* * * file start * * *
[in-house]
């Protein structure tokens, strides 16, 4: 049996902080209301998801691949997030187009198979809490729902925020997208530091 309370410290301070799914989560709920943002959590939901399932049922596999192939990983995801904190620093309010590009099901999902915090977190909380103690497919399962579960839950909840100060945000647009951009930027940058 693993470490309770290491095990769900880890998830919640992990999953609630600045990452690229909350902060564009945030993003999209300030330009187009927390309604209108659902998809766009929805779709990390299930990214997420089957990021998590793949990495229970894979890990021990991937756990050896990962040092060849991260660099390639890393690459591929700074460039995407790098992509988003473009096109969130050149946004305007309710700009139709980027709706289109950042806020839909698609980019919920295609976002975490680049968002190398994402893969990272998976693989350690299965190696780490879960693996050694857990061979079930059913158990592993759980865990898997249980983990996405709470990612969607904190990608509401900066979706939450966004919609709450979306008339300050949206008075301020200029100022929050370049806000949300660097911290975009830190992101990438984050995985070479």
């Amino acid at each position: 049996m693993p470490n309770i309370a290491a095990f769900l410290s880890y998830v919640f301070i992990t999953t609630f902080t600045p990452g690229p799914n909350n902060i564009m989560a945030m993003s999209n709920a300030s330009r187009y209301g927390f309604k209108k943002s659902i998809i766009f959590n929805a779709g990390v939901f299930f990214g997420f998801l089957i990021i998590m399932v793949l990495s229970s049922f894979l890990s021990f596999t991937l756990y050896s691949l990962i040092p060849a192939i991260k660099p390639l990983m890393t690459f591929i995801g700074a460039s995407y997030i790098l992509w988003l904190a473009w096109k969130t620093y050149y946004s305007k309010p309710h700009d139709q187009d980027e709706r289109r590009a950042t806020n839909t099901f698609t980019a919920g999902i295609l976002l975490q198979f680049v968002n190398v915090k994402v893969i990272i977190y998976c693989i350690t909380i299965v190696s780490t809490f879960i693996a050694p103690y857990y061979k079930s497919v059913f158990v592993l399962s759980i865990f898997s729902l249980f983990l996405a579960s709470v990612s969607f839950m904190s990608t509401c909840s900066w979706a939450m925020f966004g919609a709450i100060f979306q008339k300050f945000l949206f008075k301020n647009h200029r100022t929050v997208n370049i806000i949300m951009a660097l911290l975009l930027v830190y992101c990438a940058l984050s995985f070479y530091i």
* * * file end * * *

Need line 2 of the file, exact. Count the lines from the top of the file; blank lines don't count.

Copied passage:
């Protein structure tokens, strides 16, 4: 049996902080209301998801691949997030187009198979809490729902925020997208530091 309370410290301070799914989560709920943002959590939901399932049922596999192939990983995801904190620093309010590009099901999902915090977190909380103690497919399962579960839950909840100060945000647009951009930027940058 693993470490309770290491095990769900880890998830919640992990999953609630600045990452690229909350902060564009945030993003999209300030330009187009927390309604209108659902998809766009929805779709990390299930990214997420089957990021998590793949990495229970894979890990021990991937756990050896990962040092060849991260660099390639890393690459591929700074460039995407790098992509988003473009096109969130050149946004305007309710700009139709980027709706289109950042806020839909698609980019919920295609976002975490680049968002190398994402893969990272998976693989350690299965190696780490879960693996050694857990061979079930059913158990592993759980865990898997249980983990996405709470990612969607904190990608509401900066979706939450966004919609709450979306008339300050949206008075301020200029100022929050370049806000949300660097911290975009830190992101990438984050995985070479």